11. (C - ±) Rupture of contact accompanied by a remainder of ambivalent

attachment. Sad fidelity.

The subject remains clung to an object that he virtually already lost. He lives in a painful uncertainty as for the feelings of this object of which he awaited all or almost everything moreover he is unable to search for a new object. He suffers from a fidelity that tortures him. This reaction is particularly frequent in

· obsessional neurotics,

· catatonics and the subjects are predisposed to react in a paroxysmal way. (hystéro-epileptics, asthmatic, migraine.)

12. (C±-) Rejection of the old object with ambivalence in seeking for a new object.

This reaction is rare.

13. (C+±) Depression. This reaction is rather pathognomonic.

The subject realizes that he does not have any more an object he can cling to (HALTOBJEKT). The former object insures not any more the needed basic security, the firm basis on which he could stand. This insecurity pushes him to search for a new object, but the ambivalence that he feels for the old object makes this research unpredictable. The new object he seeks only can be a substitute (ERSATZ) for the old one. As Freud in a brilliant way showed, corresponds the depression of mourning to the slow work of withdrawal of the cathexis from the old object, with which the subject developed an ambivalent attachment. The depression starts not when the subject gets conscious of the loss of the object but when he decides to replace it, because it is at this moment that the need to disinvest the old object is essential.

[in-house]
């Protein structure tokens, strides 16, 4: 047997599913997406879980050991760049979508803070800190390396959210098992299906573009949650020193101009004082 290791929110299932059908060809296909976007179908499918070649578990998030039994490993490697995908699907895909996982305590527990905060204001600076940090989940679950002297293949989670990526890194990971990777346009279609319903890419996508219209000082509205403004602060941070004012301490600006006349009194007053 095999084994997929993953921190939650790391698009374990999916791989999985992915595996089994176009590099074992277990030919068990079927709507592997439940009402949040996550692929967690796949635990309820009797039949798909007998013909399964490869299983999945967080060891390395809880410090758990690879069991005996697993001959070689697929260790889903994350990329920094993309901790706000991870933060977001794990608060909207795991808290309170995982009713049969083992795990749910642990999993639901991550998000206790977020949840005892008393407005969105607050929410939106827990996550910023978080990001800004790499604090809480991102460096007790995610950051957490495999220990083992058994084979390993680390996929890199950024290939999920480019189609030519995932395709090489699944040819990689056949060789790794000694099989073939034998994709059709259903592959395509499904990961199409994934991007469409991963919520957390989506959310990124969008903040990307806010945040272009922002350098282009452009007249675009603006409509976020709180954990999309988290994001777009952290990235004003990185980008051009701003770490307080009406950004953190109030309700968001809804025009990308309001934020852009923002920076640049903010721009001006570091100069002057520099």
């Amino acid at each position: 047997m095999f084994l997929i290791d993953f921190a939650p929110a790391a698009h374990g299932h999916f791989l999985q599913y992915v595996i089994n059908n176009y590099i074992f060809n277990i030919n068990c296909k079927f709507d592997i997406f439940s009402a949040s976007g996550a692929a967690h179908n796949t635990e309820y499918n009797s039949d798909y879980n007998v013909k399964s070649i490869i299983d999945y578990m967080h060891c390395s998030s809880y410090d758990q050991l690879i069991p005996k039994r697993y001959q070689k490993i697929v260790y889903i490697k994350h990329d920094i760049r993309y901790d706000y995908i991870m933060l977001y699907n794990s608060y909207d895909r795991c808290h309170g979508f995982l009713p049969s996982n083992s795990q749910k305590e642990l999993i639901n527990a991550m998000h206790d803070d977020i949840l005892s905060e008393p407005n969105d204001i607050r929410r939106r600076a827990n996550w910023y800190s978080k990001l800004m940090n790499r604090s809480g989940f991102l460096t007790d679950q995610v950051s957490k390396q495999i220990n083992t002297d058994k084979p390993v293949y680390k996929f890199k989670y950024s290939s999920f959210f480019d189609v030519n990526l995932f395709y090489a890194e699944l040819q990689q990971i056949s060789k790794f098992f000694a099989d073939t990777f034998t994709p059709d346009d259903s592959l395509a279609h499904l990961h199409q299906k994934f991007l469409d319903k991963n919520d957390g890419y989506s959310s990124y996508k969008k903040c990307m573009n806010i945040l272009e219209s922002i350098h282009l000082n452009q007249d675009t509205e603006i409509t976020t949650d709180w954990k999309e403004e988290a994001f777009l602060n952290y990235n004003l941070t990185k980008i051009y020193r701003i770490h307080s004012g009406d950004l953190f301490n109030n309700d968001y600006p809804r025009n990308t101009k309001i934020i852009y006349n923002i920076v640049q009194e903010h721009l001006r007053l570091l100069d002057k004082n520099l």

In melancholy, this work of liquidation of the object is carried out by the process of introjection (k+) and the reversal of the aggression against the subject's own body (s -). The reaction (d+) indicates a corresponding painful tension due to the search for a new object and its valorisation.

The reaction (d0m0), which is also characteristic of depression, is rather the prerogative of the depressed, the asthenic or apathic person, who do not suffer any more because they arrived at the point here the external world ceased being invested.

14. (C±+)

Attachment to the old object with hesitation to search for a new object. Rare reaction, met in

· hypochondriacs,

· phobics and

· the paroxysmal subjects.

15. (C±±)

Problematic, intolerable Contact.

The subject stands on the border of all possible forms of object relations. This posistion is practically intolerable and is generally accompanied by disintegration of the Ego (Sch00).

16. (C00)

The absence of contact. Disintegration of the object relations. Extreme regression. Infantilism.

This reaction can mean that the subject defends heself against any form of contact as he is the case among certain schizophrenics. Instead he can also mean that he is satisfied wheh a very regressive form of contact of préobjectal qualhey (polymorphic- perverse, homosexual, or exceptional immaturhey). Sexual immaturhey is most probable. The accession to genhealhey is only possible if there is a certain degree of the residual stress of the pregenheal needs, oral and anal. If those find a satisfaction by themselves as one can suspect in this respect, their genhealhey will be subordinated to the pregenheal tendencies, rather than the reverse.

THE END Contact vector

© 1996-2001 Leo Berlips, JP Berlips & Jens Berlips, Slavick Shibayev